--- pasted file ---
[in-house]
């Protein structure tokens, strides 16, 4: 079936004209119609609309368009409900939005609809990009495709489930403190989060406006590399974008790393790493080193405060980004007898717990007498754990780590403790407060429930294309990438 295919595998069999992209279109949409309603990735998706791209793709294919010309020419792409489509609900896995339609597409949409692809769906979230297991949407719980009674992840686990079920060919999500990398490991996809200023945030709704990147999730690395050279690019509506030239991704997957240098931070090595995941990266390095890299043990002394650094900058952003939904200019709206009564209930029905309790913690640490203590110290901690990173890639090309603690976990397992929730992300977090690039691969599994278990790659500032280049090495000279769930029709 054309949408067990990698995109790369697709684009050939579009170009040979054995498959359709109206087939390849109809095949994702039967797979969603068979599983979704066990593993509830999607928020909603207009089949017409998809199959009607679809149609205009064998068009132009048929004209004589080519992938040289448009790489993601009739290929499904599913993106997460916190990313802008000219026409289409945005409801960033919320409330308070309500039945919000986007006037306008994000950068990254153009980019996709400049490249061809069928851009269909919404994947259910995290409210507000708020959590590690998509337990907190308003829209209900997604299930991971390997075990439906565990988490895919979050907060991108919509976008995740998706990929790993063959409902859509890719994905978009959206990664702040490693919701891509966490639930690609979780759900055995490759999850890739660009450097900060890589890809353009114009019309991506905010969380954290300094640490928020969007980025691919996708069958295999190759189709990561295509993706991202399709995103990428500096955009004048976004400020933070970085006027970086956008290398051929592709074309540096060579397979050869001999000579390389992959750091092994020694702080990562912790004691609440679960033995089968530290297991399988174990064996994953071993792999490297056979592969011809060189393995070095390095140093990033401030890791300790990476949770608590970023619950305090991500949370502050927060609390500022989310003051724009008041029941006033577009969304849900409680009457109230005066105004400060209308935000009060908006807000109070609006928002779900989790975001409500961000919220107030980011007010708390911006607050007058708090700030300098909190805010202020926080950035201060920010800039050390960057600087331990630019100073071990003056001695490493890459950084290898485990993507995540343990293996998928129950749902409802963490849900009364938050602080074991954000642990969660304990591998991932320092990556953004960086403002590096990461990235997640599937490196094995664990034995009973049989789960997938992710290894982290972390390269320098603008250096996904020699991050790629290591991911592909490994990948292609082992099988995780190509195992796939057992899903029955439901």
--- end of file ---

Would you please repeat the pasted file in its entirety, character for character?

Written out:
[in-house]
């Protein structure tokens, strides 16, 4: 079936004209119609609309368009409900939005609809990009495709489930403190989060406006590399974008790393790493080193405060980004007898717990007498754990780590403790407060429930294309990438 295919595998069999992209279109949409309603990735998706791209793709294919010309020419792409489509609900896995339609597409949409692809769906979230297991949407719980009674992840686990079920060919999500990398490991996809200023945030709704990147999730690395050279690019509506030239991704997957240098931070090595995941990266390095890299043990002394650094900058952003939904200019709206009564209930029905309790913690640490203590110290901690990173890639090309603690976990397992929730992300977090690039691969599994278990790659500032280049090495000279769930029709 054309949408067990990698995109790369697709684009050939579009170009040979054995498959359709109206087939390849109809095949994702039967797979969603068979599983979704066990593993509830999607928020909603207009089949017409998809199959009607679809149609205009064998068009132009048929004209004589080519992938040289448009790489993601009739290929499904599913993106997460916190990313802008000219026409289409945005409801960033919320409330308070309500039945919000986007006037306008994000950068990254153009980019996709400049490249061809069928851009269909919404994947259910995290409210507000708020959590590690998509337990907190308003829209209900997604299930991971390997075990439906565990988490895919979050907060991108919509976008995740998706990929790993063959409902859509890719994905978009959206990664702040490693919701891509966490639930690609979780759900055995490759999850890739660009450097900060890589890809353009114009019309991506905010969380954290300094640490928020969007980025691919996708069958295999190759189709990561295509993706991202399709995103990428500096955009004048976004400020933070970085006027970086956008290398051929592709074309540096060579397979050869001999000579390389992959750091092994020694702080990562912790004691609440679960033995089968530290297991399988174990064996994953071993792999490297056979592969011809060189393995070095390095140093990033401030890791300790990476949770608590970023619950305090991500949370502050927060609390500022989310003051724009008041029941006033577009969304849900409680009457109230005066105004400060209308935000009060908006807000109070609006928002779900989790975001409500961000919220107030980011007010708390911006607050007058708090700030300098909190805010202020926080950035201060920010800039050390960057600087331990630019100073071990003056001695490493890459950084290898485990993507995540343990293996998928129950749902409802963490849900009364938050602080074991954000642990969660304990591998991932320092990556953004960086403002590096990461990235997640599937490196094995664990034995009973049989789960997938992710290894982290972390390269320098603008250096996904020699991050790629290591991911592909490994990948292609082992099988995780190509195992796939057992899903029955439901």